AUGUSTA — In a surprise move late Monday, Democrats on the Legislature’s budget-writing Appropriations Committee voted out a bill that would restore $40 million in state revenue sharing to Maine municipalities.
In a straight party-line vote, majority Democrats on the committee passed the measure on to the full Legislature on 7-0 vote without any Republicans present.
The move drew the immediate condemnation of Republican leadership and Gov. Paul LePage’s office. LePage’s press secretary, Adrienne Bennett, said, if the bill passes the Legislature, it is destined to be vetoed by LePage.
“Republicans are not on board for this and the governor has their back,” Bennett said.
Meanwhile, a spokesman for House Republicans said the move was unnecessary as current law already includes a backstop that would restore the $40 million in revenue sharing using any future state surplus and other funding.
“Democrats are trying to make a public relations splash about revenue sharing in an attempt to attack the governor in an election year,” said David Sorensen, the communications director for House Republicans. “In the meantime, they are misleading the public and the press in a blatant display of D.C.-styled politics.”
If the measure moves forward beyond his veto, the governor has vowed to withhold authorizing between $85 million and $100 million in state borrowing that would fund a range of infrastructure improvements around the state.
Rep. Peggy Rotundo, D-Lewiston, the House chairwoman of the committee, said the move Monday was necessary in order to restore the funding in time for towns and cites in Maine to prepare their annual budgets.
Most of the funding in question would come to municipalities in 2015, but many towns will be presenting their budgets to voters in March.
“Once those town meetings take place, their budgets are set and that’s when they start talking about letting firefighters go, letting police officers go because their budget is set for the coming year,” Rotundo said. “That’s why it’s critical to take action now.”
Sen. Dawn Hill, D-Cape Neddick, the Senate chairwoman of the committee, said she was disappointed Republicans on the committee chose not to be there for the vote late Monday but Republican leaders said their members believed the vote was going to be tabled until Tuesday afternoon.
Hill said she respected the Republican lawmakers’ choice but she and her Democratic colleagues on the committee were committed to maintaining a promise to restore revenue sharing to municipalities in an attempt to protect property tax payers from seeing steep increases as towns and cities scrambled to make up lost revenue.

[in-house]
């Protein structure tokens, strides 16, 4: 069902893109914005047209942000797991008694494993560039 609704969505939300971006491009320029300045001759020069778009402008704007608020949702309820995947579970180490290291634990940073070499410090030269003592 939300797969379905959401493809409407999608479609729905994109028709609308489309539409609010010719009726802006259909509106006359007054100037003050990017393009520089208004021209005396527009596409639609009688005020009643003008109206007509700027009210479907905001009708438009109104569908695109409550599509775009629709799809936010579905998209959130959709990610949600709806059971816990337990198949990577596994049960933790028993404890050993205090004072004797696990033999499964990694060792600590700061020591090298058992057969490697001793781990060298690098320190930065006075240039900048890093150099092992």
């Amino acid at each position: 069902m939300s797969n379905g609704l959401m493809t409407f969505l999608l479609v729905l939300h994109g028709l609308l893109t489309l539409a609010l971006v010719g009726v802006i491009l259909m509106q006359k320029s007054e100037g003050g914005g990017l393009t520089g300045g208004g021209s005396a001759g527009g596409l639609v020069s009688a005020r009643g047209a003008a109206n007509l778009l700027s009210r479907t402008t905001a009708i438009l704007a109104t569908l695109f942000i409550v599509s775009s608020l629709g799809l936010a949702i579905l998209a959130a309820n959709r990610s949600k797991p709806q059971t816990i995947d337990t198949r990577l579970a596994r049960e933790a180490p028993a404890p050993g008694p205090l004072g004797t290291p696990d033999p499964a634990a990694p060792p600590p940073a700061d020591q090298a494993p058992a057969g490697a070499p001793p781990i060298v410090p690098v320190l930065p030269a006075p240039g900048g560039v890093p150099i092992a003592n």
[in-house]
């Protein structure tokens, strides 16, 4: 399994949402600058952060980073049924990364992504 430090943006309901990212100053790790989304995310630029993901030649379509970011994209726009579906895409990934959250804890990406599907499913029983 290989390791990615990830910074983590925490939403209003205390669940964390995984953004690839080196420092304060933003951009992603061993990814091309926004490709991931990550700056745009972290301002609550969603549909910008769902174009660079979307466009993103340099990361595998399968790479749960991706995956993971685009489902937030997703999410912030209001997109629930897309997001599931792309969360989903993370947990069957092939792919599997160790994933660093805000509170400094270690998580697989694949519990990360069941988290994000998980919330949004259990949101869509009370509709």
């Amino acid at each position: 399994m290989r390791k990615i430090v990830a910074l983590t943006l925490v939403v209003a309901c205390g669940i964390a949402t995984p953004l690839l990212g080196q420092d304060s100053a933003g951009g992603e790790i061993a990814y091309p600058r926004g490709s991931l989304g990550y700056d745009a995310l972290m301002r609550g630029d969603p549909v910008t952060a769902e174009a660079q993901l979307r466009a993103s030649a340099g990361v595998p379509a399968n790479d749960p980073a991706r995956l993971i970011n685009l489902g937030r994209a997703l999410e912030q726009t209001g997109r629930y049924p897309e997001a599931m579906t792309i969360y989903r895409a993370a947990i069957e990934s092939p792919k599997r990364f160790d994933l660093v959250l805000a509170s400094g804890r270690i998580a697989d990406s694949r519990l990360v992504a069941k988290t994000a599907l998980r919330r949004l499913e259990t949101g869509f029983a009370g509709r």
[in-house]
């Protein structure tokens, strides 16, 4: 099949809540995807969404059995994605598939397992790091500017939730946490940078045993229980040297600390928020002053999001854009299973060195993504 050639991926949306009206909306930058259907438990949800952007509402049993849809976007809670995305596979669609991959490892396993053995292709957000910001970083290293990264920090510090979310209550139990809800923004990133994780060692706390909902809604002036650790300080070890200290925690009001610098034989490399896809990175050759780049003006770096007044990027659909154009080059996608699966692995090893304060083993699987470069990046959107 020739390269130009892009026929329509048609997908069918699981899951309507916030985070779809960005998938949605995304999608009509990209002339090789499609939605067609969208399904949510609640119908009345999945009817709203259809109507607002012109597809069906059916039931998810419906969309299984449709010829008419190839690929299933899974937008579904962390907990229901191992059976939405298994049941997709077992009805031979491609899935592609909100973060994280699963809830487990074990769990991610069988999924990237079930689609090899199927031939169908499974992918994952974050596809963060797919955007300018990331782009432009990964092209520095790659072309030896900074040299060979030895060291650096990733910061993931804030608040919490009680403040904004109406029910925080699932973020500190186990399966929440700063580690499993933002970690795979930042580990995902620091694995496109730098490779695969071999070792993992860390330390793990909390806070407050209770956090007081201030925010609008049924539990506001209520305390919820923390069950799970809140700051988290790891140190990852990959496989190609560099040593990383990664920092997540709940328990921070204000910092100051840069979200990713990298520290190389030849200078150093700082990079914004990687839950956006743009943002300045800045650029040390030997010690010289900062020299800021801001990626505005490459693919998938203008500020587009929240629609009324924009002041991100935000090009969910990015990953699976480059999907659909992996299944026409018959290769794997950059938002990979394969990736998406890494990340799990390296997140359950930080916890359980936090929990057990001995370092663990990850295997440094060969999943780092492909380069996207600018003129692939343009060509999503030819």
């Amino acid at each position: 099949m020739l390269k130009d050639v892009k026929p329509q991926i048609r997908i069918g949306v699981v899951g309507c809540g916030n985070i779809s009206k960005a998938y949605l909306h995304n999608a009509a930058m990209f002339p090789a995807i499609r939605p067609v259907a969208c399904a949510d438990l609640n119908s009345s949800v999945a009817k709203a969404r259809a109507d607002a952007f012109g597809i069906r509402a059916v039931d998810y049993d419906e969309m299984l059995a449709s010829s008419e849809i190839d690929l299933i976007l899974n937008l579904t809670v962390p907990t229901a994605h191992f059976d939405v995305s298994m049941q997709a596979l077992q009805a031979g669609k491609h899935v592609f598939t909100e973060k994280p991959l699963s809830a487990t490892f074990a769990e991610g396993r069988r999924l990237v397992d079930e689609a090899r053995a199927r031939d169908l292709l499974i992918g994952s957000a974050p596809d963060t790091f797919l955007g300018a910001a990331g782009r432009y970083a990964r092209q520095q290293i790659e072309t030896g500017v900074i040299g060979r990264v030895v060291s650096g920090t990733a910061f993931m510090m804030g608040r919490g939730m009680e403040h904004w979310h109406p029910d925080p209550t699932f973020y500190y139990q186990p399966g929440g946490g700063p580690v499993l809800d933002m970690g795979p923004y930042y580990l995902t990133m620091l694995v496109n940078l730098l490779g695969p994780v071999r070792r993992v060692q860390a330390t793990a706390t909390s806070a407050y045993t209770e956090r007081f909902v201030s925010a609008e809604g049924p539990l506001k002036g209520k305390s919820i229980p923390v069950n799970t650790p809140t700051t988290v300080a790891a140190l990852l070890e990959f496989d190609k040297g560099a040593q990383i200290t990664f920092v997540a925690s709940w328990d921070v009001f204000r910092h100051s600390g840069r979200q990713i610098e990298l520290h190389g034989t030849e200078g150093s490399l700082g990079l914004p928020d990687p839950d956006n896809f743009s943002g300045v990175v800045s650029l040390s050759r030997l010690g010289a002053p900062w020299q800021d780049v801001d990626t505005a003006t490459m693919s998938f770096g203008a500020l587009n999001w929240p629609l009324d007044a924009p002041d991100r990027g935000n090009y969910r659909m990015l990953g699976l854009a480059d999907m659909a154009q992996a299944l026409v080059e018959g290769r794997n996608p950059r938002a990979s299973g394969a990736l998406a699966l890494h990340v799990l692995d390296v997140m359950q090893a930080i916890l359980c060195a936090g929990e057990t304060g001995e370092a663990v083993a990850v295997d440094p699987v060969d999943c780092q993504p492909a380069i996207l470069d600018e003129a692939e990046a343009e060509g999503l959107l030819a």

Hill said Democrats came to the decision to move forward alone after several discussions over the past few weeks with their Republican colleagues, including some conversations on Monday.
“Based on that, we realized putting this off any longer wasn’t going to change the outcome; it would just be delaying, which is exactly what we didn’t want to do to the towns,” Hill said.
But Republicans on the committee reached by phone said they were under the impression there was to be a public discussion and vote on the measure Tuesday.
“I am absolutely stunned by this brazen move by the Democrats,” said Rep. Kathy Chase of Wells, the lead Republican on the committee. “I left the State House with the understanding that we would not vote on the measure until tomorrow afternoon.”
The Democratic plan to restore the funding depends on moving funding from several sources, including $21 million from the state’s so-called “budget stabilization fund,” essentially the state’s savings account.
The fund has about $60 million in it but Republicans said raiding that fund will hurt the state’s bond rating, which determines the interest rates at which the state can borrow money. The Democratic plan also includes language that would restore that funding come July 1.
The Democratic plan also depends on $15 million in new revenue based on the state’s most current revenue forecast. But another forecast is due in March that would paint a clearer picture of what funds the state will have available for 2015.
Another $4 million in the Democratic plan comes from a fund that was set up to eventually reduce the state’s income tax rate.
State Finance Commissioner Sawin Millett said there was little doubt the rating agencies in New York would downgrade the state credit rating if the stabilization fund is not maintained. Millett also said it’s questionable to count on a revenue forecast that has not been issued.